- The rear-mounted buttons just don't do it for me at all. Your results may differ.
- The Knock-On gesture (tap twice to turn on the display) works maybe a third of the time you use it, so it's really not worth dealing with.
- It just isn't a very interesting phone. It's great on paper, but in practice, I just find it totally unlovable.
Design and build quality
LG has clearly decided it liked some aspects of the Nexus 4's design and incorporated them into the G2, though most of the inspiration is limited to the front of the device. The entire front fascia is much more round than the squared-off Optimus G, with very little chrome to get in the way of the display glass (aside from a speaker grille, the LG logo, and a very thin chrome band around the edges). This is a step in the right direction, I think, and does give the G2 a pretty clean look. The lack of any buttons along the sides or top of the phone take this minimalism even further.
The back of the phone, though, does absolutely nothing for me. Aside from the power and volume buttons, it is unabashedly generic. It's not understated - it's not stated at all. It's a phone, and LG continues to show that it really has no intention of branding a design aesthetic at this point. To put it another way, it's like LG actively tried to make it not look all that interesting. The Verizon version, for whatever reason, manages to take this blah-ness and ugly it up a bit with some faux-metal buttons and a very out-of-place metallic
blue (edit: it's a sticker, and a fairly hard to remove one at that) ring around the camera lens. The Verizon version also has a tool-less SIM tray, so the SIM is much easier to pop out. Yay?
I have to say, while I've typically lauded LG's build quality in the past, the G2 feels like a big step backward. The plastic back is slimy and greasy to the touch, it has Samsung-esque creaks and snaps, and the whole thing just doesn't feel all that premium. Maybe a glass rear cover was a misstep on the Optimus G, but the G2 really could have benefitted from some bespoke materials. I am very much not in love with the way this phone feels in the hand. The international review unit I received has very visible chassis separation around the SIM slot, which reinforces my belief that this phone is not up to LG's typical standards.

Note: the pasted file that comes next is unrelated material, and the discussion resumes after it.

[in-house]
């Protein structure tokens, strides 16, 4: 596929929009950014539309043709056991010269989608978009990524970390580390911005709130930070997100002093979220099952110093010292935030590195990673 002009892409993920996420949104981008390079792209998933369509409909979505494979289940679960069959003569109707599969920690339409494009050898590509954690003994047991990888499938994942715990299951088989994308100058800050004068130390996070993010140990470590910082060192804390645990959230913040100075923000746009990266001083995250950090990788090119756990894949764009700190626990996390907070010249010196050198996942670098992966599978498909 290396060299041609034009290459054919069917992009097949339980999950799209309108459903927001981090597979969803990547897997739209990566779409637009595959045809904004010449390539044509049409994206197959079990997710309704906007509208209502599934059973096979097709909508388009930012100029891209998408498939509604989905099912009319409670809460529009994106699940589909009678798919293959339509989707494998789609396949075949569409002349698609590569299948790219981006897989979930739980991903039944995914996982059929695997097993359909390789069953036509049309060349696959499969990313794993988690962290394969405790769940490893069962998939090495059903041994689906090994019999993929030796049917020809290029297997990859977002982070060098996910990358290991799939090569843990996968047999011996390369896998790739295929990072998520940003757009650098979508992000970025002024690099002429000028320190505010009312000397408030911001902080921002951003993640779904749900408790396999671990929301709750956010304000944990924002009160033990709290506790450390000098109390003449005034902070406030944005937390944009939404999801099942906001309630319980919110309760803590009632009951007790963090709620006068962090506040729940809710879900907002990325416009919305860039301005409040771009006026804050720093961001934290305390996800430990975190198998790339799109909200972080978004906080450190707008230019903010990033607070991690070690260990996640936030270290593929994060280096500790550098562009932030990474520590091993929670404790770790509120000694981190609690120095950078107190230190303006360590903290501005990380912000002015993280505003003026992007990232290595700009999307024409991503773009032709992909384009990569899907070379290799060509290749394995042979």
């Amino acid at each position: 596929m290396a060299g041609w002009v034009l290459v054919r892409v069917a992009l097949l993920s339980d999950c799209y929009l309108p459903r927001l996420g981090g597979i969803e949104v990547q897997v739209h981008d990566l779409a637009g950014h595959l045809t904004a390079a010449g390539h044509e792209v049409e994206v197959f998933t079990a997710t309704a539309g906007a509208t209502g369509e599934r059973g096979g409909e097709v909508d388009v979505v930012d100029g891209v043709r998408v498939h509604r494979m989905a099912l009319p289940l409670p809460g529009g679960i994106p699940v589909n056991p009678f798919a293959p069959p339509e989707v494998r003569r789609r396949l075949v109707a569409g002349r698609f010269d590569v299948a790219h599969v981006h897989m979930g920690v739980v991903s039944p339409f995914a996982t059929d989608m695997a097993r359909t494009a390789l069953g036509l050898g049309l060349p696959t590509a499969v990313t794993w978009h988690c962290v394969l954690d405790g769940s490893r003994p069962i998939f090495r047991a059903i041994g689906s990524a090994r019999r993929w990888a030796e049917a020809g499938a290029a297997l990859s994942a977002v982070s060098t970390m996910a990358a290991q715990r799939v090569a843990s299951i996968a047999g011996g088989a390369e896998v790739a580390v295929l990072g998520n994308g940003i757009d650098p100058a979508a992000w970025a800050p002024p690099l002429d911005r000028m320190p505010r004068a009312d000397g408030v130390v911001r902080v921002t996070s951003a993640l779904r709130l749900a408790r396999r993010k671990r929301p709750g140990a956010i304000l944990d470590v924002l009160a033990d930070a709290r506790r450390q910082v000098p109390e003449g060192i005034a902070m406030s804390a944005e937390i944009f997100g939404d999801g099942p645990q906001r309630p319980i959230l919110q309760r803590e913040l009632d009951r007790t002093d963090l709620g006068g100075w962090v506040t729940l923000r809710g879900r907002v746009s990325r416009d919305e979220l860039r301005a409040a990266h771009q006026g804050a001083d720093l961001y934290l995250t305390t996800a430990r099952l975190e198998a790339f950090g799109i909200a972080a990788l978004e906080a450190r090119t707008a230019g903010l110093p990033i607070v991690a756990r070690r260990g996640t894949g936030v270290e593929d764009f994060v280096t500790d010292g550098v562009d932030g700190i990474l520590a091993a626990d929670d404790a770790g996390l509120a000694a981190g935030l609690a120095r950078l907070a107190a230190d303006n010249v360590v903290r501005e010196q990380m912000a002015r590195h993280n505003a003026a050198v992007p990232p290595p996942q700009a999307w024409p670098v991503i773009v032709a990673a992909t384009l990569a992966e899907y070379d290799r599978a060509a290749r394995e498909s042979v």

The headphone jack positioned on the bottom is a bit odd for LG, though I think I understand why it's there - none of the other sides of the phone have any protrusions or major deviations from the shape of the phone. LG wanted three of the four sides to be clean (though the left side does house the SIM slot) and uninterrupted. I guess that makes sense. The external speaker (which is either stereo or just has two grilles) is along the bottom of the phone as well.
The one thing the G2 does right, though, is efficient use of space. The vertical bezels for the display are very narrow, and no capacitive buttons means both the top and bottom chin are fairly small as well. It would be difficult to cram that 5.2" display into a smaller frame.
So, how about those rear-mounted buttons? Personally, I cannot for the life of me even understand how this made it out of an engineering test lab. Even after tying to get used to them for over a week, I simply can't convince myself to find any benefit whatsoever to this choice. It was done for the sake of doing it - it grabbed headlines, made for interesting rumors, and got people curious. The end result, for me, is a whole lot of fuss for zero benefit, and plenty of added frustration. The buttons are nearly reason enough for me to discard this phone from the get-go.
Your mileage may vary.